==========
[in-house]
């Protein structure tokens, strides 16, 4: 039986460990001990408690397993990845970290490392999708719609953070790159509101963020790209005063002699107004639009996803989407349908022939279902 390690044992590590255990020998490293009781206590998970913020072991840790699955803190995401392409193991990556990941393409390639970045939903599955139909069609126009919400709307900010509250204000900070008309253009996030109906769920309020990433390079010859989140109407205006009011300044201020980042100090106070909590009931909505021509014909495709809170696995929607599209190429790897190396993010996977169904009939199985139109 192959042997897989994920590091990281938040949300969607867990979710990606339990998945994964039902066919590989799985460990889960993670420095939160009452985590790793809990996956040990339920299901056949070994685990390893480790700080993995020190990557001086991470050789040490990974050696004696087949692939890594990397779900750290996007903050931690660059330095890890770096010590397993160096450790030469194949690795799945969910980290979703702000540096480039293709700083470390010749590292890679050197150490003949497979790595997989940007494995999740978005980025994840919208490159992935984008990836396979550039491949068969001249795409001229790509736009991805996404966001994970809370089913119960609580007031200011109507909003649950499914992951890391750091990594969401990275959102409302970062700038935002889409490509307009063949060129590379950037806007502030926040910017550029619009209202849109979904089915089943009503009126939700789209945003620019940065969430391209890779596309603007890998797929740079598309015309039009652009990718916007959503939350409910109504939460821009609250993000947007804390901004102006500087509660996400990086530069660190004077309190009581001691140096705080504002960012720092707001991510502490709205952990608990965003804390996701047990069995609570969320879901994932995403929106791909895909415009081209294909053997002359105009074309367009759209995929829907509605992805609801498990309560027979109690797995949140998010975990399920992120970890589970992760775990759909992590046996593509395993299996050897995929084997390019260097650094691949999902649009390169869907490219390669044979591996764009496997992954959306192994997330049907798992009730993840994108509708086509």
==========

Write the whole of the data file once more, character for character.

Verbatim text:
[in-house]
């Protein structure tokens, strides 16, 4: 039986460990001990408690397993990845970290490392999708719609953070790159509101963020790209005063002699107004639009996803989407349908022939279902 390690044992590590255990020998490293009781206590998970913020072991840790699955803190995401392409193991990556990941393409390639970045939903599955139909069609126009919400709307900010509250204000900070008309253009996030109906769920309020990433390079010859989140109407205006009011300044201020980042100090106070909590009931909505021509014909495709809170696995929607599209190429790897190396993010996977169904009939199985139109 192959042997897989994920590091990281938040949300969607867990979710990606339990998945994964039902066919590989799985460990889960993670420095939160009452985590790793809990996956040990339920299901056949070994685990390893480790700080993995020190990557001086991470050789040490990974050696004696087949692939890594990397779900750290996007903050931690660059330095890890770096010590397993160096450790030469194949690795799945969910980290979703702000540096480039293709700083470390010749590292890679050197150490003949497979790595997989940007494995999740978005980025994840919208490159992935984008990836396979550039491949068969001249795409001229790509736009991805996404966001994970809370089913119960609580007031200011109507909003649950499914992951890391750091990594969401990275959102409302970062700038935002889409490509307009063949060129590379950037806007502030926040910017550029619009209202849109979904089915089943009503009126939700789209945003620019940065969430391209890779596309603007890998797929740079598309015309039009652009990718916007959503939350409910109504939460821009609250993000947007804390901004102006500087509660996400990086530069660190004077309190009581001691140096705080504002960012720092707001991510502490709205952990608990965003804390996701047990069995609570969320879901994932995403929106791909895909415009081209294909053997002359105009074309367009759209995929829907509605992805609801498990309560027979109690797995949140998010975990399920992120970890589970992760775990759909992590046996593509395993299996050897995929084997390019260097650094691949999902649009390169869907490219390669044979591996764009496997992954959306192994997330049907798992009730993840994108509708086509």